Click on the embedded preview above for a link to the article, the thumbnail page below for a link to a gallery of "outtakes" - photos that weren't chosen, but nonetheless make me very proud to have ventured down this particular path.

The Alentejo Workshop

"All of us who do creative work, we get into it because we have good taste. But there is this gap. For the first couple years you make stuff, it’s just not that good. It’s trying to be good, it has potential, but it’s not. But your taste, the thing that got you into the game, is still killer. And your taste is why your work disappoints you. [...] Most people I know who do interesting, creative work went through years of this. [...] And if you are just starting out or you are still in this phase, you gotta know its normal and the most important thing you can do is do a lot of work. [...] It is only by going through a volume of work that you will close that gap, and your work will be as good as your ambitions." - Ira Glass

A few years ago, I went to Morocco to learn how to cook. Well, not exactly. I already knew how to cook when it came to finding recipes, choosing ingredients, and following directions. What I didn’t know was how to improvise, and so I felt I wasn’t really a cook. This trip I went on – a workshop of sorts but really just a lot of food and fun with crazy, spontaneous people – was a way for me to challenge myself and learn something new. I looked at the roster beforehand, and found that I would be there with folks who knew what they were doing – award-winning food bloggers, restaurant owners, food and wine PR people, company owners. I knew I was out of my league, and the combination of excitement and nerves was strangely familiar, like I was once again on the way to my first day of school.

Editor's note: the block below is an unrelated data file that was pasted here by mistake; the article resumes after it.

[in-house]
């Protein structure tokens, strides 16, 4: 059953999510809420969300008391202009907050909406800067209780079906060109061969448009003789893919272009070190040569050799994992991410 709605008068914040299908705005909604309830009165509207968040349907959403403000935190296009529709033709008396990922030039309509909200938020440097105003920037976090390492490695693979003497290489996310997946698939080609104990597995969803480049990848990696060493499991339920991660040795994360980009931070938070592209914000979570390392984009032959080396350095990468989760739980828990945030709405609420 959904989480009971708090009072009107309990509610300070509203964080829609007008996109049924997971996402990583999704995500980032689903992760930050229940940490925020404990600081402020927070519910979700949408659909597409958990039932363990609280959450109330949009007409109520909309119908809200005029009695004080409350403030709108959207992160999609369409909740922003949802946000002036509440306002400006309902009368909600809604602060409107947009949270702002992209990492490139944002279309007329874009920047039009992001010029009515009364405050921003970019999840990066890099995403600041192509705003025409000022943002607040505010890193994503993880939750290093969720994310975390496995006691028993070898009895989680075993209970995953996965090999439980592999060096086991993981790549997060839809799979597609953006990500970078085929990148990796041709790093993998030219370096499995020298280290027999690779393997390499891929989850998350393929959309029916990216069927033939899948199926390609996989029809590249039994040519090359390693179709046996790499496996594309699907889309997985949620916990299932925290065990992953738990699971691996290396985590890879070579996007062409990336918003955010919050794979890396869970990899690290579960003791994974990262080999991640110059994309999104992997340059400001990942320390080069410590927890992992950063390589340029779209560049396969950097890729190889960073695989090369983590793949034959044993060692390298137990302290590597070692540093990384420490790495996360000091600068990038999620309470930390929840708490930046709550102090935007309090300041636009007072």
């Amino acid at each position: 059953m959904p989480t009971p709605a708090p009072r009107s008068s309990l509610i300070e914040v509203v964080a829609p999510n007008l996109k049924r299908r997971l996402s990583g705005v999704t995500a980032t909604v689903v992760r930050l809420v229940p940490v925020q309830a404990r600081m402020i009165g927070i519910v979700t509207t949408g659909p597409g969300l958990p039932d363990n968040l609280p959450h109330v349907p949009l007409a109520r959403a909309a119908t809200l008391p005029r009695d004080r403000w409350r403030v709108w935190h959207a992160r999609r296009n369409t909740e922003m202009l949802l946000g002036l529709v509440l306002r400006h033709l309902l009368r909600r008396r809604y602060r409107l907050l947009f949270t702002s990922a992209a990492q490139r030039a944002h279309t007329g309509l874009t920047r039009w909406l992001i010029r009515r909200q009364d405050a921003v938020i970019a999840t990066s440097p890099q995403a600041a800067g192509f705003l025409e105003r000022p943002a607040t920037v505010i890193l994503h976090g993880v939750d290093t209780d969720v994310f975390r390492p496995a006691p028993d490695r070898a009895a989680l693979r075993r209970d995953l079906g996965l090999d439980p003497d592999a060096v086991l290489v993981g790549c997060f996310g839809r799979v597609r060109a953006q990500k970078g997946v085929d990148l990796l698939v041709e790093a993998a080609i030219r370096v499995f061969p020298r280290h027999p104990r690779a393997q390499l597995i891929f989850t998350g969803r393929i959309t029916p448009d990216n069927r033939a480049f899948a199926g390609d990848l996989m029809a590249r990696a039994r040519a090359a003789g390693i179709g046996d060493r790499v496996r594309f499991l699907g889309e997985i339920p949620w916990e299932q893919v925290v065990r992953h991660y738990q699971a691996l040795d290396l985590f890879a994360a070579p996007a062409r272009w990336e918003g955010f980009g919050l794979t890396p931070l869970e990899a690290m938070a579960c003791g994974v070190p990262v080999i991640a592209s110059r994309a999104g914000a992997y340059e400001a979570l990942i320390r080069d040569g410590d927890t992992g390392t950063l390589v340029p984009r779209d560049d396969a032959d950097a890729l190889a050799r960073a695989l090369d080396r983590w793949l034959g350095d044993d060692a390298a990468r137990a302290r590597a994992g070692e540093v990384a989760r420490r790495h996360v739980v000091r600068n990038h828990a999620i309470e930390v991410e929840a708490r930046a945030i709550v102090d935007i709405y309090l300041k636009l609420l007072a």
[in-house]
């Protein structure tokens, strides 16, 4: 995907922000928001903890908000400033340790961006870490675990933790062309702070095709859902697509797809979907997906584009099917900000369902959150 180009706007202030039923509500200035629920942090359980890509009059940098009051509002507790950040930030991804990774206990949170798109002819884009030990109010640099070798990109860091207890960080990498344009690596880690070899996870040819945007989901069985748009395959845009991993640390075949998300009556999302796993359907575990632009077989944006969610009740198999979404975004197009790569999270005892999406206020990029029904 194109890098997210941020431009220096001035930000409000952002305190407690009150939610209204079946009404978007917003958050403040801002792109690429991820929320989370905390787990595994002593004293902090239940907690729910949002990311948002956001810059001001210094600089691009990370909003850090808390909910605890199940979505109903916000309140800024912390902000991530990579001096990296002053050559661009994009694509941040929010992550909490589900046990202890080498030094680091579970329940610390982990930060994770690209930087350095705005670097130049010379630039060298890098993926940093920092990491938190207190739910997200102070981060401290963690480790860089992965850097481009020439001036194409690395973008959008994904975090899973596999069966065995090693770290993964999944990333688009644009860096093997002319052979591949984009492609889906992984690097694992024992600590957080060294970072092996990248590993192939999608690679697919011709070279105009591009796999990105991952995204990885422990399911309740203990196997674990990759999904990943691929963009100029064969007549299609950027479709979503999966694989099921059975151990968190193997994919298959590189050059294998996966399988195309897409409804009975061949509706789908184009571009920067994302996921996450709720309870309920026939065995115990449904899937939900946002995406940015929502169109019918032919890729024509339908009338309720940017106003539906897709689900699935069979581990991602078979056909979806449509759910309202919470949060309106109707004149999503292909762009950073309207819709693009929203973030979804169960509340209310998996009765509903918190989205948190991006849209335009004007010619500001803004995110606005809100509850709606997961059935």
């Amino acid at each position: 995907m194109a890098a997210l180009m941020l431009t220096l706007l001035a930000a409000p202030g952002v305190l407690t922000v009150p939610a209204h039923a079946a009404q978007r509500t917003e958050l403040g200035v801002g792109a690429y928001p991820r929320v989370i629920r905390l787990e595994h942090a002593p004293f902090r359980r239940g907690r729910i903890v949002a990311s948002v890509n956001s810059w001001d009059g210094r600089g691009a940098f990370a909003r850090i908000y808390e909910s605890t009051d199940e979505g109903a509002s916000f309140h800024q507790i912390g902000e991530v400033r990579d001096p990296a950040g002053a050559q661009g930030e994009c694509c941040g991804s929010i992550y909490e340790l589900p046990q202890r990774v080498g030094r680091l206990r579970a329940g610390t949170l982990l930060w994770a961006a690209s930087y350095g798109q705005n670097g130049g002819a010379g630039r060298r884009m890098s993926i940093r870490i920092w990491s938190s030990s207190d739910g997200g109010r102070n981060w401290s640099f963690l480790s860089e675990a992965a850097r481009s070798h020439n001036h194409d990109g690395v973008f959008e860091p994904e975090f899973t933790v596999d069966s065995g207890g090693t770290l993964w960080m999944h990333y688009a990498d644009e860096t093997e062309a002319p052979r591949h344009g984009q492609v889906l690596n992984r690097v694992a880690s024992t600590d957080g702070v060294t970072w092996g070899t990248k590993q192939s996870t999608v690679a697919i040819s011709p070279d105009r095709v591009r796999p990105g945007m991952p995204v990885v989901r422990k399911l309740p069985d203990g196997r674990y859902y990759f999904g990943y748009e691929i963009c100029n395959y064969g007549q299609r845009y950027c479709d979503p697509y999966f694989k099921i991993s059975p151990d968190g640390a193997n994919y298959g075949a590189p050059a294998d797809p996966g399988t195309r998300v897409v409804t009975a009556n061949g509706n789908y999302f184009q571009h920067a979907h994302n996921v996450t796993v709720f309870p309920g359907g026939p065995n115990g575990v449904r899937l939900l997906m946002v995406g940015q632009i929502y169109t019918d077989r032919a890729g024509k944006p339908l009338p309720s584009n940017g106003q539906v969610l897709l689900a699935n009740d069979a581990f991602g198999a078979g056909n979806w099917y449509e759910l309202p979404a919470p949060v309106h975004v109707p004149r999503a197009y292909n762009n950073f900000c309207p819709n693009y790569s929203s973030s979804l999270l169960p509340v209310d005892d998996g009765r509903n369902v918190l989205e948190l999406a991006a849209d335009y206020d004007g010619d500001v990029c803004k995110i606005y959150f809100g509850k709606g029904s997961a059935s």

I look back at that workshop – which was marked not by uncertainty about cooking so much as wet shoes, a terrible cold and cancelled trips to the beach, as it turned out we were in Morocco during a storm so severe it practically washed out the streets of Essaouira, our home for four days, and neatly matched the TV images we were seeing of a washed out US East Coast during Hurricane Sandy. But I look back, and I think about that feeling of uncertainty, of only knowing enough to know how little I knew, and then I compare it to how confident I feel in the kitchen now. I routinely plan meals based on what I see at the market – something that would have been unconscionable to me then. I tweak recipes to come up with my own, better versions; I rarely simply do what’s written on the page. This was a skill that had to be learned through practice, and I think of this now, upon my return from another workshop that has challenged me, bashed me up a bit where ego is concerned, introduced me to new ways of looking at the world and new creative yearnings, and once again, taught me just enough to know how very little I know.